Will OHSAA take action to remedy botched calls, ejection in Centerville-Springfield regional semifinals game?

By Jeff Louderback

Lackluster officiating on both ends of the court had a significant impact on Centerville’s hard-fought 67-63 victory over Springfield last night. Not only did the consistently questionable calls in both halves affect both teams, but the officials’ absence of accurate judgment – and their unwillingness to get the calls right when they converged – led to a ruling in the final minute that could have a dramatic influence in Centerville’s regional finals clash with Moeller on Saturday.

Officiating basketball is challenging, especially in a game like Centerville and Springfield.

The schools are fierce GWOC National East rivals, and they met for the third time this season with a trip to the regional finals – which is Ohio’s Elite Eight – on the line. It was a boisterous crowd at the Cintas Center. And Springfield is renowned for its tenacious and aggressive full-court defense, which requires added focus by the referees, and quick decisions on whether or not to blow the whistle.

Yet, this is the regionals. At this stage of the tournament, officials assigned to the game should have the essential experience, game management abilities, thick skin, and fast and accurate decision-making skills to make sure that the game’s outcome is determined by the players and coaches, and not the officials.

In a 33 second stretch over the final 1:09 in the fourth quarter, officials botched two calls that resulted in two inexplicable technicals on Centerville senior point guard Ryan Marchal.

The Elks held a 62-57 lead and had the ball when Marchal drove and was tied up by three Springfield defenders, and the players fell to the ground. On a clean, aggressive play, possession was given to Springfield with 1:24 left. Video footage shows that Marchal got up, took a step and became inadvertently tangled with Springfield’s David Sanford, who lost his balance, fell backward and tumbled to the floor. No altercation, just two players getting tangled, and one losing his balance. An official on the other side of the court whistled Marchal for a technical, and Sanford sank both free throws, cutting the Elks’ lead to 62-59.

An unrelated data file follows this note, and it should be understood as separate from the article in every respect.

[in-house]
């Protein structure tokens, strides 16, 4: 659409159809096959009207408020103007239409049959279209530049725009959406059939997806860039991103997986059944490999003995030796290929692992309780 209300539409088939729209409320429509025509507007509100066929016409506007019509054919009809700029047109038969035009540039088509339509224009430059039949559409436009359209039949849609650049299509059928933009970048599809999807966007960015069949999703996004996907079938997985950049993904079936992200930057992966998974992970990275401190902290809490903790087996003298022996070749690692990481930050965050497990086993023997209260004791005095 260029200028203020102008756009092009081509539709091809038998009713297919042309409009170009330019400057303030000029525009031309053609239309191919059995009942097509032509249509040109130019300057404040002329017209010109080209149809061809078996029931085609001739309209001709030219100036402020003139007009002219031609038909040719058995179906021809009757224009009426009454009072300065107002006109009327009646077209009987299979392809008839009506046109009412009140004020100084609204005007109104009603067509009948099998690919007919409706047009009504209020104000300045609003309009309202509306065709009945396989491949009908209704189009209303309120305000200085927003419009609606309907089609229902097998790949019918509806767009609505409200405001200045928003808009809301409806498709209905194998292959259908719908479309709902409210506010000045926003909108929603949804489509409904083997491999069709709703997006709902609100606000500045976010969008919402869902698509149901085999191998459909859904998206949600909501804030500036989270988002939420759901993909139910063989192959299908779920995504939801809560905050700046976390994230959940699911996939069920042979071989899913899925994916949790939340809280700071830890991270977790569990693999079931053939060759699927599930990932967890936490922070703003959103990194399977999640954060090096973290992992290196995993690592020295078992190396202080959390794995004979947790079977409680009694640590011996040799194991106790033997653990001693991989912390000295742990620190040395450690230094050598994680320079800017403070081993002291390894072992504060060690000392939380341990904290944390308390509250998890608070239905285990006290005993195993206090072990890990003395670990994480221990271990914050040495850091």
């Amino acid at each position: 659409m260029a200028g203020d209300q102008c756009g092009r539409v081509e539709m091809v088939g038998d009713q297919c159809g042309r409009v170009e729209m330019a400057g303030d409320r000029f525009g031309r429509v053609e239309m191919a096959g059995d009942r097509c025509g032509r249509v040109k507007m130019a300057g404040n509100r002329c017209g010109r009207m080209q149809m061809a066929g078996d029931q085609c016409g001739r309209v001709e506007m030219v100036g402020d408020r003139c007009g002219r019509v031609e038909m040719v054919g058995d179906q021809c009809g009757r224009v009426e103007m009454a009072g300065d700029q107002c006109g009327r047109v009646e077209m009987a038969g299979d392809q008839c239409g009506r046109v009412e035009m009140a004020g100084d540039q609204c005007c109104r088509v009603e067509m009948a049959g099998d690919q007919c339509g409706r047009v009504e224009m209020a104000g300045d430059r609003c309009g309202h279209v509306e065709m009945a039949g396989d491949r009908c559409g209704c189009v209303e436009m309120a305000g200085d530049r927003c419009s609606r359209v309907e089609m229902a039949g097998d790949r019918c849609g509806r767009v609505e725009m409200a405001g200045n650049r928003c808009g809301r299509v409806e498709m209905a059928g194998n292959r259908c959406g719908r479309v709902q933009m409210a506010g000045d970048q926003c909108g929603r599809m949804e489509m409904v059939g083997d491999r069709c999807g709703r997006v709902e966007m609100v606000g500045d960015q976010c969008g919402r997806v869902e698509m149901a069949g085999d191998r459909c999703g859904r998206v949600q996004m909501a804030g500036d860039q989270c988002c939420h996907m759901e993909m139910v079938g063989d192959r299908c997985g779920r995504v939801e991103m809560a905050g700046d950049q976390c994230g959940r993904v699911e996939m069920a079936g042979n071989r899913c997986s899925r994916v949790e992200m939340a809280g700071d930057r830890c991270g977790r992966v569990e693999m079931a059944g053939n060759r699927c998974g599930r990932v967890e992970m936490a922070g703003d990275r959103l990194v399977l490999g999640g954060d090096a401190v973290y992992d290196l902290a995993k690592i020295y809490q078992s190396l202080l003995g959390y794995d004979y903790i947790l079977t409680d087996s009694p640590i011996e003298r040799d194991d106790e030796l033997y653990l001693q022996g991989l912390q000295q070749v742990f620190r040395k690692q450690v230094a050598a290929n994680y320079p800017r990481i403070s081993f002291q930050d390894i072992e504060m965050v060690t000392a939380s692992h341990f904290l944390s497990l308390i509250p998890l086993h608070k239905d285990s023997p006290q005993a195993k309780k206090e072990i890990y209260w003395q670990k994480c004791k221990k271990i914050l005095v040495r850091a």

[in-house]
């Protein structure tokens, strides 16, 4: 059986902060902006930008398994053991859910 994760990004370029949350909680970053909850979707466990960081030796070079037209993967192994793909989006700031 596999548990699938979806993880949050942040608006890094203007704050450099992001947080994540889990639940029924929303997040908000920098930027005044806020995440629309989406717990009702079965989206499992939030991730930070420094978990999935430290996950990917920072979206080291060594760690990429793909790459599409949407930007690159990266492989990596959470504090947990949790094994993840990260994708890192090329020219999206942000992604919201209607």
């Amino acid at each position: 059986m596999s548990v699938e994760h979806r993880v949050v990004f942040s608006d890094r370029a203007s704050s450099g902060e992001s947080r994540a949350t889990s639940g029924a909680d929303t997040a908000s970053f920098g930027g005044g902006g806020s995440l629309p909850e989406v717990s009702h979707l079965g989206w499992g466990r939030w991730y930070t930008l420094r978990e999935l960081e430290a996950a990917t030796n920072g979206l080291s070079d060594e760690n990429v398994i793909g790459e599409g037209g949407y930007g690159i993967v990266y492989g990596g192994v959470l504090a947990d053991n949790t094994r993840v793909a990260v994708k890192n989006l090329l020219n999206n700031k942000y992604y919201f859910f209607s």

With 34 seconds left, Marchal was fouled and connected on both free throws, lifting Centerville to a 64-59 advantage. On Springfield’s next possession, Sanford missed a three-pointer that was rebounded by Elks’ senior Davis Mumaw. He was quickly fouled by Jalan Minney, who was trying to tie up the ball. As the call was made, Marchal hustled back to the other end of the court, and offered Mumaw a congratulatory slap on the shoulder along the way. He was whistled for his second technical foul. Perhaps the official thought Marchal was trying to hit a Springfield player next to Mumaw, but video footage clearly shows Marchal was congratulating Mumaw for grabbing a key rebound at a crucial point in the game.